It was a mere two minutes after midnight when pieces of the east-facing window in Sarah Gifford’s German Village apartment were strewn across the floor.
“I was sitting on my couch and heard this huge crash of glass,” she said. “It took me about 30 seconds to realize what was going on.”
After finding a bullet hole in her double-paned window–and the bullet itself on the afternoon of Jan. 2–Gifford realized what had happened: A shot was fired through her window.
Gifford is an extreme example of the dangers of celebratory gunfire, which many Columbus residents reported this New Year’s Eve.
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She didn’t immediately connect the incident in her home with the holiday, however. She initially believed it was intentional gunfire and the shooter had mistaken her apartment for someone else’s. After closer inspection and consultation with the Columbus Police Department, though, she learned this was likely not the case.
“My windows are double-paned, and about 30 feet off the ground, but it’s clear from the bullet holes that the shot actually came from above the height of my apartment,” she said. “The bullet hole in the first pane of glass was higher than the second hole.”
Gifford said that Columbus Police were able to tell her the bullet was from a 9 mm firearm, and that it likely traveled a mile before striking her apartment. According to BBC’s Science Focus Magazine, a 9 mm handgun can travel as far as 2,300 meters, or about 7,600 feet, just under a mile and a half.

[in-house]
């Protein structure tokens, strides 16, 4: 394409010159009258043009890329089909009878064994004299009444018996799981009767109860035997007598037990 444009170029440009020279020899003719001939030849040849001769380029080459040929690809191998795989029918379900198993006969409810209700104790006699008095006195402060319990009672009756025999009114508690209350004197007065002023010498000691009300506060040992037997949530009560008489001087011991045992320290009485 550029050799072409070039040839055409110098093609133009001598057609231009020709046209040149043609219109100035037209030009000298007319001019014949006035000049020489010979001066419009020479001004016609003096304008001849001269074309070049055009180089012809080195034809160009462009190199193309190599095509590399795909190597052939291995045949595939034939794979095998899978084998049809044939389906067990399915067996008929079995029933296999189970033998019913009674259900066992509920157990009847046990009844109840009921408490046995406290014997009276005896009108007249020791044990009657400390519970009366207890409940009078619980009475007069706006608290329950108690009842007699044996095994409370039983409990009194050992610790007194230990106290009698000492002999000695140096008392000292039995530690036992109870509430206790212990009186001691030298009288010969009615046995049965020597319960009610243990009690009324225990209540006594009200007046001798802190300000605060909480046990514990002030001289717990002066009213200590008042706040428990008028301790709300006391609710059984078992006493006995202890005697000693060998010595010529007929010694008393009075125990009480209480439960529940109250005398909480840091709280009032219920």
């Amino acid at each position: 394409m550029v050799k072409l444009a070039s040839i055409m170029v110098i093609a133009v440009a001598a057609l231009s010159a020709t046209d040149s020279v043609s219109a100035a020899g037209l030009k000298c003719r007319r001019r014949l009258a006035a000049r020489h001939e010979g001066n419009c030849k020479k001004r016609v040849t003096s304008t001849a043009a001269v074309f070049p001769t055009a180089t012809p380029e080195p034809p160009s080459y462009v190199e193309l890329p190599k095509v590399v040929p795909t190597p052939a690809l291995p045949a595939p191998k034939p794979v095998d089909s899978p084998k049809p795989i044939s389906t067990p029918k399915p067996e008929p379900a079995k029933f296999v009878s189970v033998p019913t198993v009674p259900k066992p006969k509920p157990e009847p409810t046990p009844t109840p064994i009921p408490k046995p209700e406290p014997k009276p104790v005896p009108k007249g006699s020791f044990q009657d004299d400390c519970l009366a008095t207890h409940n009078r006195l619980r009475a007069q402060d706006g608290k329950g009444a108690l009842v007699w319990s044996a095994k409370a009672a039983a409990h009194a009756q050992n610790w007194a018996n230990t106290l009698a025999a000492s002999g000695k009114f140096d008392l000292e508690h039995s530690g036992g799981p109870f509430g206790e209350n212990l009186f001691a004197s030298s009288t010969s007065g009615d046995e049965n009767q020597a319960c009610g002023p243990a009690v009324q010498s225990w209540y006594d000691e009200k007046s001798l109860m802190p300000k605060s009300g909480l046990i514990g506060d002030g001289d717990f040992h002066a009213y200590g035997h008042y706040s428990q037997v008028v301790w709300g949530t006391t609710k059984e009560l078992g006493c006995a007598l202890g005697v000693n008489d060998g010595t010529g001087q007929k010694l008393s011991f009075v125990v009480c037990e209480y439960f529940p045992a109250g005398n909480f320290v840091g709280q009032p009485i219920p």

Columbus police warned residents this year against celebrating the New Year by firing weapons. In a video posted by the official CPD Twitter account, Pastor Pastor Frederick LaMarr of Family Missionary Baptist Church said “On New Year’s Eve, we want no celebratory gunfire on that day. We know the law of gravity says what goes up, it must come down…Let’s keep our elders and our babies safe.”
Gifford believes the bullet that entered her home stopped quickly after traveling through both panes of glass, noting that it landed in a planter next to the window that was broken.”
“My Dishwasher is right by the window, my first thought was ‘What if I washing dishes at the time, it would have hit me right in the hip.’”
But ultimately, Gifford is grateful she was unharmed, and is currently working to have her window replaced.
“You can’t get too caught up thinking about what could have happened though,” she said. “You have to find the humor in it if you can, it helps.”
If you like this, read: One dead after German Village shooting; restaurants question worker safety